Yet Bach traveled two days and a night to meet the king, suffering all the while from the infirmities of old age. Bach's own son worked for Frederick the Great, which was reported as the ostensible reason for the trip. At the time he went, Bach had other worries as well: his musical legacy was questionable, his own son's accomplishments threatened to eclipse his.

On his arrival, Bach was given a tour of the King's palace and invited to try all of the King's opulent collection of musical instruments. The two men moved from room to room as Frederick showed off his wealth and encouraged Bach to demonstrate his musicianship.

But something else happened that night. Frederick challenged Bach to a contest. This is the story of the King's challenge to Bach, a challenge steeped in the growing culture wars of 18th century Europe. James R. Gaines takes us on a tour of 18th century Germany and shows us how all of the prevailing ideas were wound together into this one meeting.

Questions for Discussion

  1. Bach and Frederick the Great embraced very different views of human nature and very different musical tastes. What effect did their different philosophies of human nature have on their taste in music and compositional styles?

  2. How did Bach's Calvinism and Frederick's Lutheranism affect their aesthetics?

  3. What affect do you think his friend's beheading had on Frederick's conduct as king?

  4. How was it that J.S. Bach's music rose to such prominence if it had become largely forgotten at the time of his death?

  5. How do you think that Frederick's upbringing influenced his dual personality: his warlike nature, and love of the fine arts and culture?

  6. Was Bach a rebel in his own right, as suggested some of his contemporaries, or was he merely an artist giving the public what they wanted?

  7. Samuel Johnson once called Frederick the Great "Voltaire's foot-boy." How accurate do you think this statement is?

  8. What was Bach's greatest contribution to music? What's your favorite of Bach's pieces?

  9. Ultimately, why do you think Bach went to meet Frederick?

  10. Why was Bach at first unable to complete Frederick's challenge?

About the Author

A native of Dayton, Ohio, James R. Gaines is a journalist who served as the managing editor of People, Life, and Time and who describes himself as an "enthusiastic amateur" pianist. He published two previous books, Wit's End: Days and Nights of the Algonquin Round Table and The Lives of the Piano and now lives in Paris with his family.

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Sort by: Showing all of 2 Customer Reviews
  • Anonymous

    Posted June 26, 2006

    A wonderfully compact dual biography

    Music is the centerpiece of this wonderfully compact biography of two men confronting the great Enlightenment collision of faith and reason. I like the topic. Many people who question things wrestle with it, as Gaines admits he does, and it is still relevant 250+ years later with faith-based initiatives and ¿intelligent design¿ being part of public discourse. The prose and musical discussions are accessible, especially after having read some of the more scholarly works of Maynard Solomon (excellent biographies of Mozart and Beethoven), and I especially appreciated the glossary, being a mere lover of music and not a student of it, especially the Baroque period. Sometimes the presentation becomes a little to conversational for me, a tiny tick, however, compared to the fine work Gaines does in succinctly illuminating several centuries of European history. I was dismayed by the barely clothed assertion in the epilog of Bach¿s musical superiority to Mozart. I have never believed in comparing artists from different generations, because each artist writes for his own time and has to make a living there. The comparison can only be done in the context of one¿s own personal taste and really is a similar intellectual exercise to one¿s balance between faith and reason. Of course, Bach gave people who like to debate such things plenty of ammunition. The prelude to the first unaccompanied cello suite is almost sufficient in itself to end any argument.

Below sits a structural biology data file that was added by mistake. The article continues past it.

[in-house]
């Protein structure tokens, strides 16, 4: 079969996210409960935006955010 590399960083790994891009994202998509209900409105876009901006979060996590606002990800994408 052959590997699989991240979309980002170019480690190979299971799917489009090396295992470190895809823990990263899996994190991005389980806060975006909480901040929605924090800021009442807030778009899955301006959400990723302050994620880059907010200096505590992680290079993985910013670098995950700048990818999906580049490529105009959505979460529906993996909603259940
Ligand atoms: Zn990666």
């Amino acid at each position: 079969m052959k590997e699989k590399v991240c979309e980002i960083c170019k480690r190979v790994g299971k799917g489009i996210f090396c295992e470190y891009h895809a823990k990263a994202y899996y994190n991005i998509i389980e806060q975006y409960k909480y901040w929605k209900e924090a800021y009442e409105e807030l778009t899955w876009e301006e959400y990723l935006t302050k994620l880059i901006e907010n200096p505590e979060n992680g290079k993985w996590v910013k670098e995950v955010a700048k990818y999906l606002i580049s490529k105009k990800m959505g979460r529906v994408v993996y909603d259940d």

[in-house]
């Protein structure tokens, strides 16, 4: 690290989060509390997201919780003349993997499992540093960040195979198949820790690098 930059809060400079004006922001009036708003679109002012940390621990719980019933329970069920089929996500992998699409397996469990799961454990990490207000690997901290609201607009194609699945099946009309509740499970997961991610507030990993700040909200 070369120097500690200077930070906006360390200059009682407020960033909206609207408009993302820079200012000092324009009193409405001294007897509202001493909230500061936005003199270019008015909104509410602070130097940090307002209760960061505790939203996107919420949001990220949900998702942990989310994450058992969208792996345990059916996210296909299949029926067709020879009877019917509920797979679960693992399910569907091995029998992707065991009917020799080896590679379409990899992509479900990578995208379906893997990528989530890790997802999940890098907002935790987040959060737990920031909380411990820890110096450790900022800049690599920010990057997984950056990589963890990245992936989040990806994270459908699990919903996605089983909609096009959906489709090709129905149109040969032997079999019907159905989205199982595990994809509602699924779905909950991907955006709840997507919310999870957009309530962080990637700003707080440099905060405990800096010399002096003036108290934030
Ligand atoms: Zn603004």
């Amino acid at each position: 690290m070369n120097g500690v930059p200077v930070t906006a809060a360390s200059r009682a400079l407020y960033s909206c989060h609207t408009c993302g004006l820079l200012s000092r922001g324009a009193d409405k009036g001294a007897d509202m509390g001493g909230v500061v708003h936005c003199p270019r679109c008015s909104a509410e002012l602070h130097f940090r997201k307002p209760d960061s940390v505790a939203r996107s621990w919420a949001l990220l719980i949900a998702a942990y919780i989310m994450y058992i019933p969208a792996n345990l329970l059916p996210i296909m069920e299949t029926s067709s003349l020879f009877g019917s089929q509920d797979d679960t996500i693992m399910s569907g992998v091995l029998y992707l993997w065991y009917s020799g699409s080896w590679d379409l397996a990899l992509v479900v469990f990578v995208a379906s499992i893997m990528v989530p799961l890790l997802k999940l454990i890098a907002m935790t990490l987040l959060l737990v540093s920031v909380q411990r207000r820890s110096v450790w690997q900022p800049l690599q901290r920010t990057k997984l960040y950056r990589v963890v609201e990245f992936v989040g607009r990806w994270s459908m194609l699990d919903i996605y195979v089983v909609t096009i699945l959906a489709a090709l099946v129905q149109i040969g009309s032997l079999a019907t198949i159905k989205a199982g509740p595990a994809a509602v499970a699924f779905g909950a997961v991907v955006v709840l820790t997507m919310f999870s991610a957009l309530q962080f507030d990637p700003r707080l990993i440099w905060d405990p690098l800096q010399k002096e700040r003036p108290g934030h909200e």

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  • Anonymous

    Posted March 6, 2005

    Best book of this or any year

    I have never read a book that moved me quite as much as this one, or one from which I learned more. Maybe I have special interests, but honestly I don't think so. This book explained to me things like why I love the music of Bach, why I distrust so much the suppposedly 'scientific' ideas of life, why I have always had a dislike of people in power, why I have always identified with people who were a little bit down and out, as Bach was. Really, I can't say enough about this book. Everybody, whatever their interest, will get a great deal from reading this book.